“When we got to the Port of Suez, they locked me in the cell,” Shlomo relates. “The captain reported to the Egyptian authorities that he had a stowaway on board. An Egyptian policeman boarded the ship to make sure I didn’t leave my room until we were once again sailing on the open sea. Each time we approached a port, I was locked in my cubicle until we moved away from the territorial waters of that country.”

The ship continued on around the globe, passing through Africa, Europe, the Far East, and Australia, from where it would head back to Lebanon. He knew that if he were to return to Lebanon, the authorities would arrest him and hand him over to the Mukhabarat — who in turn would torture him to death.

He needed an escape plan.

“I knew that if I wanted to save myself, I had to take action before it was too late,” he says. “I found a saw and sneaked it into my room, and each night, I sawed a little bit at the thick bars that covered the window. By the time land came into view, the bars were almost disconnected.

“We approached the port of Sydney, and again I was locked into my room. But this time, I wouldn’t be staying inside. When the ship docked, I punched the bars and squeezed through the small window. It was really a totally crazy idea. My cubicle was on the upper deck of the ship, nearly four stories above the water level — but if I was scared, my fear of the Mukhabarat was greater. I closed my eyes, stuck my head out, and then managed to get my whole body outside. I gripped at the window frame for a minute, and without thinking, I leaped into the water, and to freedom. Or so I thought.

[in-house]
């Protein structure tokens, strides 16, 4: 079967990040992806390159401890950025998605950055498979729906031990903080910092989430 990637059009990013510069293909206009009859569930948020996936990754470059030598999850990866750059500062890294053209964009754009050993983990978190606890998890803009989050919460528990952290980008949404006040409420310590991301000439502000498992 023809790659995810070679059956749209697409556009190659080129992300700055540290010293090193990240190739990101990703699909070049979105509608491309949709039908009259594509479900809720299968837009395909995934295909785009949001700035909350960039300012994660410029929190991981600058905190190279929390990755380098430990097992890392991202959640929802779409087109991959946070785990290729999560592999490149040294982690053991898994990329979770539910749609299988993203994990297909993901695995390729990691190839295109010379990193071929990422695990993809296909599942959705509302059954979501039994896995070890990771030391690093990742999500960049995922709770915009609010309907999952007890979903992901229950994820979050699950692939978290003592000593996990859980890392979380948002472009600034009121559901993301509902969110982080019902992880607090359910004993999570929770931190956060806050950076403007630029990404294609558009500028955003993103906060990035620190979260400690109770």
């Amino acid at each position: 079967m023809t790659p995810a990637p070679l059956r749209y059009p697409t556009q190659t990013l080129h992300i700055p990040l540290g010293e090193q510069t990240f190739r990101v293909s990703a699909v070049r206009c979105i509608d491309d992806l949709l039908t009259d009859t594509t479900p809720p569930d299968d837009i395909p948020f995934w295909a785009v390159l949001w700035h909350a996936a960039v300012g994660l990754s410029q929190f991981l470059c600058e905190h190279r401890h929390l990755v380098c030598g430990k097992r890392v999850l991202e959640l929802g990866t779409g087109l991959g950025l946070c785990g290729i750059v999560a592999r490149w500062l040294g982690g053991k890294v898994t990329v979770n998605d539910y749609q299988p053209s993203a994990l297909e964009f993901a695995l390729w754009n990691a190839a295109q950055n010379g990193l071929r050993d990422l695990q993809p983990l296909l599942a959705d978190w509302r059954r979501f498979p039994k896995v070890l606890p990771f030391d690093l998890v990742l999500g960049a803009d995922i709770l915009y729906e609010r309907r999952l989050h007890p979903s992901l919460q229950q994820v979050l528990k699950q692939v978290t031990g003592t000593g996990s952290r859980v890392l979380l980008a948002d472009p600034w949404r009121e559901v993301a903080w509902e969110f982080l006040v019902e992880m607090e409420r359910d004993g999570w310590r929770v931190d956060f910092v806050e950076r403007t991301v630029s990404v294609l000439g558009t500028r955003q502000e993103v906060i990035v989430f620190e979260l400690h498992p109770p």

“The miracle was that I didn’t jump earlier, before we got to the port. I only found out later that the area is crawling with sharks.”

Now the problem was getting out of the water. The pier was built on high columns, and as he tried to climb them, police boats swarmed the pier. Someone had noticed a man jumping into the water and alerted the police.

“I grabbed onto one of the columns and hid behind it, and after a few hours, the search quieted down. I clambered up onto the pier and walked toward the exit of the port. I was happy to notice that the ship was preparing to set sail, but I wasn’t careful enough. The guard standing at the entrance to the port noticed this waterlogged young kid and had me detained.”